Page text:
CLEVELAND -- Chill out on "Baby it's Cold Outside."

So suggests a Kent State University professor who teaches a course on #MeToo.

"Blowing up over a Christmas carol? It's not appropriate when there are genuine crimes and harassment being committed constantly that need our attention," said Dr. Vera Camden, professor of English at KSU.

WDOK 102.1, a Cleveland-based station that exclusively plays Christmas music during the holidays, went viral last week when it announced the song, "Baby it's Cold Outside," would be removed from rotation after a listener called to say it was inappropriate amid the #MeToo movement.

"When the song was written in 1944, it was a different time, but now while reading it, it seems very manipulative and wrong," wrote Glenn Anderson, one of the station's hosts, in a post on the WDOK website. "The world we live in is extra sensitive now, and people get easily offended, but in a world where #MeToo has finally given women the voice they deserve, the song has no place."

"Baby It's Cold Outside" has been a source of debate for the past few years. Some argue it displays key signs of rape culture:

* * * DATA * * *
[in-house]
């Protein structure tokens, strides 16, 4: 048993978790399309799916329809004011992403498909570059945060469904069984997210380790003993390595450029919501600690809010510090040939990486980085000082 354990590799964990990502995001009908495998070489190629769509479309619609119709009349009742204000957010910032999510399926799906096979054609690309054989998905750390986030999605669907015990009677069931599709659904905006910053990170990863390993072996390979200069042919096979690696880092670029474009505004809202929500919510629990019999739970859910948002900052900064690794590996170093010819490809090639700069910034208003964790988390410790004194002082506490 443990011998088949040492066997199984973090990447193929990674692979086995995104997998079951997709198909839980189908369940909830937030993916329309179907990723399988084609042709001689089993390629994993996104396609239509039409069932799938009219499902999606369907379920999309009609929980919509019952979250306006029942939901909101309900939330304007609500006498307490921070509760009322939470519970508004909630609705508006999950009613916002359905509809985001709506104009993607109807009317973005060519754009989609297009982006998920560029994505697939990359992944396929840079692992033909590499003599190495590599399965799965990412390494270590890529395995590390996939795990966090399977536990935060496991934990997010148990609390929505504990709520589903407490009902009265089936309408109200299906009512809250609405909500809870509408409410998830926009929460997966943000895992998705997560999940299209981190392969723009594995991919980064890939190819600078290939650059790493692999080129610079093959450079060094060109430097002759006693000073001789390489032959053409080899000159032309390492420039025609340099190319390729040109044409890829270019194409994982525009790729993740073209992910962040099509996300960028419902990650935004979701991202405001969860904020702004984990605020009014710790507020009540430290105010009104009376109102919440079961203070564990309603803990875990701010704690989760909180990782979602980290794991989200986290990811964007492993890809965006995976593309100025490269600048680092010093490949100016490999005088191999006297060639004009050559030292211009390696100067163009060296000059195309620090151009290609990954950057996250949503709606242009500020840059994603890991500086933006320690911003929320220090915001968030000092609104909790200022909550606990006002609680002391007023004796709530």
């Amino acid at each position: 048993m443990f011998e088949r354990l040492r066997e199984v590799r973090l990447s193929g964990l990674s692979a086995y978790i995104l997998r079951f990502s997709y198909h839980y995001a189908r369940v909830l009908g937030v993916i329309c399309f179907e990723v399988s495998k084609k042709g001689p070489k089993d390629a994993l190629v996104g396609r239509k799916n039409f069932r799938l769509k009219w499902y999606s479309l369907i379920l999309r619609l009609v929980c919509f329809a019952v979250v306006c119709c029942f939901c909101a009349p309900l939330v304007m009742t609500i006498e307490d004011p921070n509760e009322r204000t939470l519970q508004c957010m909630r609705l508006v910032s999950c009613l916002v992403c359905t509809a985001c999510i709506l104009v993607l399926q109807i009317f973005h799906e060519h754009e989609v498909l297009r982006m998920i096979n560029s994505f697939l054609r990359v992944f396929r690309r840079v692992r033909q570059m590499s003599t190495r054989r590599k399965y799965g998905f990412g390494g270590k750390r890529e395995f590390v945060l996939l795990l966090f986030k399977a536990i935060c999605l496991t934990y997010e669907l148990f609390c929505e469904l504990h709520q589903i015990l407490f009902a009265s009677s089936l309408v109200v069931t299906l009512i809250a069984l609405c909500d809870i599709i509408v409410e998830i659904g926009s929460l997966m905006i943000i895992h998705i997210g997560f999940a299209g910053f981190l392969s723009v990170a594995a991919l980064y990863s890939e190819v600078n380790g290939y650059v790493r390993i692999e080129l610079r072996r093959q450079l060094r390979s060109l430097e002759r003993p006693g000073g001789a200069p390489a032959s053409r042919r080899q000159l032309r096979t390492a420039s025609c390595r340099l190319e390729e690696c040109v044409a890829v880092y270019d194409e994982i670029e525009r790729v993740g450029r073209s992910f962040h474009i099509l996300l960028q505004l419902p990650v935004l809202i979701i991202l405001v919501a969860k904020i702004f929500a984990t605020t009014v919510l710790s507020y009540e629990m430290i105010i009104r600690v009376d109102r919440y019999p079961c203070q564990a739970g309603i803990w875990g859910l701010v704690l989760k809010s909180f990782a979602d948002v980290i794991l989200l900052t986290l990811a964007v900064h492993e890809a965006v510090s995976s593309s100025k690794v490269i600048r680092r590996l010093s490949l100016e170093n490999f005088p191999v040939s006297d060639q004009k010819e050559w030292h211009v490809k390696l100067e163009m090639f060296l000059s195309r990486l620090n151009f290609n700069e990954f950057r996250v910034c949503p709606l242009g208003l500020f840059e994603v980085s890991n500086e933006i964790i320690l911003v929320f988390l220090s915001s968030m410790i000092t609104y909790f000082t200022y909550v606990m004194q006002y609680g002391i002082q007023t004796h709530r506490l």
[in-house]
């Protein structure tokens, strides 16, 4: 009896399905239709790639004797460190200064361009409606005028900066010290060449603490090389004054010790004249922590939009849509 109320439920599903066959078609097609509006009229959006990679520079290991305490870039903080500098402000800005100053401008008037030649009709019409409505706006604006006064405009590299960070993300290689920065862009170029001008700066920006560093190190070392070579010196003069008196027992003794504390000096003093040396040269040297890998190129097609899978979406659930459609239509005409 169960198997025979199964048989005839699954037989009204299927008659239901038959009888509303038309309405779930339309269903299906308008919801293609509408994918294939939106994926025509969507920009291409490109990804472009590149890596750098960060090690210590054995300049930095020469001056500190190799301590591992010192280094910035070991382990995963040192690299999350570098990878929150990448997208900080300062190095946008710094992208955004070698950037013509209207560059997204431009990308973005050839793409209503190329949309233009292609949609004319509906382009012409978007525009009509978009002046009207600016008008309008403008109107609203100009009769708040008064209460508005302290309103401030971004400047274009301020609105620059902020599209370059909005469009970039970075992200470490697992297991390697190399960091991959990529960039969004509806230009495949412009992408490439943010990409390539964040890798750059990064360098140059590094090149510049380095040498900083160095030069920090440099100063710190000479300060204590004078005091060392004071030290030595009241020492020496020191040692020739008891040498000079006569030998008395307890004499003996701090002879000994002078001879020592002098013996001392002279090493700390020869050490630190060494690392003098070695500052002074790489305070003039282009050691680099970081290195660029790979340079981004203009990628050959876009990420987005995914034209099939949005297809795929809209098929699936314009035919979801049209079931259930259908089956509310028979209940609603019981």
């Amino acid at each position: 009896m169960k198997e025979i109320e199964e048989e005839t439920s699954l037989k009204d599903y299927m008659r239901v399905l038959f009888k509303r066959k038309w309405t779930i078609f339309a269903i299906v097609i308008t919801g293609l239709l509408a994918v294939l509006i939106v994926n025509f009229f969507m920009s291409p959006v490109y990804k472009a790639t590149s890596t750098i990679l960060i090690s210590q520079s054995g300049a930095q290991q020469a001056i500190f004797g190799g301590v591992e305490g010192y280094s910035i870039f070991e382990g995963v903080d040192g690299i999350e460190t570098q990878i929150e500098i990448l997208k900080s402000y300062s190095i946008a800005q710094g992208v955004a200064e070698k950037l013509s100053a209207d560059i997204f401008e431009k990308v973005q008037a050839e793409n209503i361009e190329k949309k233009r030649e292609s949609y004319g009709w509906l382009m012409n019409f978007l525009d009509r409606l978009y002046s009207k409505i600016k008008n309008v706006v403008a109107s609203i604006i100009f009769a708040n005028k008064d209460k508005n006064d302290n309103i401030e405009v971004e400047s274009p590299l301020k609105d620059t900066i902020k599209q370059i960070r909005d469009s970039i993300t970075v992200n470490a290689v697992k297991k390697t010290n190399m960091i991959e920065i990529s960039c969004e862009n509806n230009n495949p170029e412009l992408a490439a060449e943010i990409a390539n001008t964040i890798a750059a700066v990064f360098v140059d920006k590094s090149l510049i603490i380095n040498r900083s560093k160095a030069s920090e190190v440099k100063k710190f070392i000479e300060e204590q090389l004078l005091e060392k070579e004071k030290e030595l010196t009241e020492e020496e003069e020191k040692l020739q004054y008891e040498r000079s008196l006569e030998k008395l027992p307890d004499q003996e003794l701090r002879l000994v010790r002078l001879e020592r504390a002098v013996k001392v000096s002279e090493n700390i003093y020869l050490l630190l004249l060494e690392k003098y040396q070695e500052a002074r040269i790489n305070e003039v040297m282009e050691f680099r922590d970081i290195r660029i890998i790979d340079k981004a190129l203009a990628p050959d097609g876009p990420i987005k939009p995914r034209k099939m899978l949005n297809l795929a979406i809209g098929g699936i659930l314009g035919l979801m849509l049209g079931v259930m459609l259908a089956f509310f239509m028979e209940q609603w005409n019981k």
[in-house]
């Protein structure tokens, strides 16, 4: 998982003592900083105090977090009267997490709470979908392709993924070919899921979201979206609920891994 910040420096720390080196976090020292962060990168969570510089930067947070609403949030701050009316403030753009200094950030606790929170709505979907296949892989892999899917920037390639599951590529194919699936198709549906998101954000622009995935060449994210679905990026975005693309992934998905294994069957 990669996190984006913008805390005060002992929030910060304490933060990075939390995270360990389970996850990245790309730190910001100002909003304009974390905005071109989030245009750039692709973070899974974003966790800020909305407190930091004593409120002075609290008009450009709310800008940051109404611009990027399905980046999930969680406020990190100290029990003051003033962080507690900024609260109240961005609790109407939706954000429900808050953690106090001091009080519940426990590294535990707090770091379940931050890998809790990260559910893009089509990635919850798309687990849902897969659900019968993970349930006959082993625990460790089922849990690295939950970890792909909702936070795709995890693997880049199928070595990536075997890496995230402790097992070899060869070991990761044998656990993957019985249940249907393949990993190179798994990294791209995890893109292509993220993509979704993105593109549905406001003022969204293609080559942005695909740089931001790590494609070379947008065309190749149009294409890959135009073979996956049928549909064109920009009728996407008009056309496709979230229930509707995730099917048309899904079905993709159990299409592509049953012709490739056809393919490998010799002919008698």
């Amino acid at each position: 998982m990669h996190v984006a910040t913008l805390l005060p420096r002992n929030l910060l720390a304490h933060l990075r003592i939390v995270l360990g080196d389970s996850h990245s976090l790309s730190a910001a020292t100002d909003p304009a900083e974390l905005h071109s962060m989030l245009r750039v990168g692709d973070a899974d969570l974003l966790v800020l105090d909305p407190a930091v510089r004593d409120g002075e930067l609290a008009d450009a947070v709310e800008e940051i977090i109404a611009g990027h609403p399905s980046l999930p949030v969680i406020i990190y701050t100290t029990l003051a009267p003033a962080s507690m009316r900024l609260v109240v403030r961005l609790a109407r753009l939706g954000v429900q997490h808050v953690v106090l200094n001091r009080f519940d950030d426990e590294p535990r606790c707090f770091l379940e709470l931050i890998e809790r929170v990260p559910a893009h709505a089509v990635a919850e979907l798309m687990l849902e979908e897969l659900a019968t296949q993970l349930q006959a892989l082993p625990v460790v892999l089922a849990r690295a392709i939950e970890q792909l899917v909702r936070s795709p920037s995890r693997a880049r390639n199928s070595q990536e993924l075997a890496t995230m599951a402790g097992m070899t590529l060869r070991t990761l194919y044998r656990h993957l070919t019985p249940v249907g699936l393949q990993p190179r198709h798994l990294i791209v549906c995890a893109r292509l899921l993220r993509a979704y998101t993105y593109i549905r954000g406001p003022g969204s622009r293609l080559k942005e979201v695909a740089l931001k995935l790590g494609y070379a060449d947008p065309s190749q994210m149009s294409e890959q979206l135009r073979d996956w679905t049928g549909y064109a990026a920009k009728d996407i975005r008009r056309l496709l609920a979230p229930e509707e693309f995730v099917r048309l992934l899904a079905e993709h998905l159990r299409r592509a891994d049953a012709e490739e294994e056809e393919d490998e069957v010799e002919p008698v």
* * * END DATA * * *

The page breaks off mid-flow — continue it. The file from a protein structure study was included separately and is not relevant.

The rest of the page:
"Even if the intentions aren't sinister, it’s simply exhausting to be a woman in that situation," wrote USA TODAY's Mary Nahorniak. "In the original score, the male part is written as a 'wolf' and the woman as a 'mouse' – that speaks volumes about male predatory behavior. Many women know what it’s like to feel trapped by a man, whether emotionally or physically. In those situations, it doesn’t matter how it began or why she wants to leave, it only matters that she wants to go, now."

Sondra Miller, CEO of Cleveland Rape Crisis Center said, "The song pushes the line of consent." Since making her stance public last week, Miller said that she has gotten plenty of hate mail for being too "politically correct."

But as an advocate for rape victims, Miller is unapologetic.

"I do believe that we should be talking to our daughters and our nieces and our granddaughters about being an empowered girl and having a voice," she said.

Meanwhile, Dr. Camden encourages vigorous debates, but is concerned that they may trivialize the #MeToo movement.

"There's so many songs [that could be deemed inappropriate] -- 'I Saw Mommy Kissing Santa Claus' -- Give me a break!" said Dr. Camden.

"I hope that these are small pebbles that are being thrown at a giant of a movement. That is my hope and expectation."